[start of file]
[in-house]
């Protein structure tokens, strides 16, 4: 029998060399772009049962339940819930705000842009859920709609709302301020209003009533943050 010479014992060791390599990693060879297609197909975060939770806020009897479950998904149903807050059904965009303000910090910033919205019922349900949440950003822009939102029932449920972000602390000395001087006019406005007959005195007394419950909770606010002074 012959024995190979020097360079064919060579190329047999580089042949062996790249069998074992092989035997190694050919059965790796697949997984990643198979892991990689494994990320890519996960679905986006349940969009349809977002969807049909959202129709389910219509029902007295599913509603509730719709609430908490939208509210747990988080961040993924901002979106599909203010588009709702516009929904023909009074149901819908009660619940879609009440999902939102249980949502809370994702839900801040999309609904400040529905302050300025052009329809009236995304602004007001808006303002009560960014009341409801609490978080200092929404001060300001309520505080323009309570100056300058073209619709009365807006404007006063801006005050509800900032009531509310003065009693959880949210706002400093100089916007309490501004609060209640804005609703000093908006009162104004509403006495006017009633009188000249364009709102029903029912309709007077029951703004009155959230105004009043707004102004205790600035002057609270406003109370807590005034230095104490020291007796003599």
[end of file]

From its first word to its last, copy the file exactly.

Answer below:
[in-house]
């Protein structure tokens, strides 16, 4: 029998060399772009049962339940819930705000842009859920709609709302301020209003009533943050 010479014992060791390599990693060879297609197909975060939770806020009897479950998904149903807050059904965009303000910090910033919205019922349900949440950003822009939102029932449920972000602390000395001087006019406005007959005195007394419950909770606010002074 012959024995190979020097360079064919060579190329047999580089042949062996790249069998074992092989035997190694050919059965790796697949997984990643198979892991990689494994990320890519996960679905986006349940969009349809977002969807049909959202129709389910219509029902007295599913509603509730719709609430908490939208509210747990988080961040993924901002979106599909203010588009709702516009929904023909009074149901819908009660619940879609009440999902939102249980949502809370994702839900801040999309609904400040529905302050300025052009329809009236995304602004007001808006303002009560960014009341409801609490978080200092929404001060300001309520505080323009309570100056300058073209619709009365807006404007006063801006005050509800900032009531509310003065009693959880949210706002400093100089916007309490501004609060209640804005609703000093908006009162104004509403006495006017009633009188000249364009709102029903029912309709007077029951703004009155959230105004009043707004102004205790600035002057609270406003109370807590005034230095104490020291007796003599």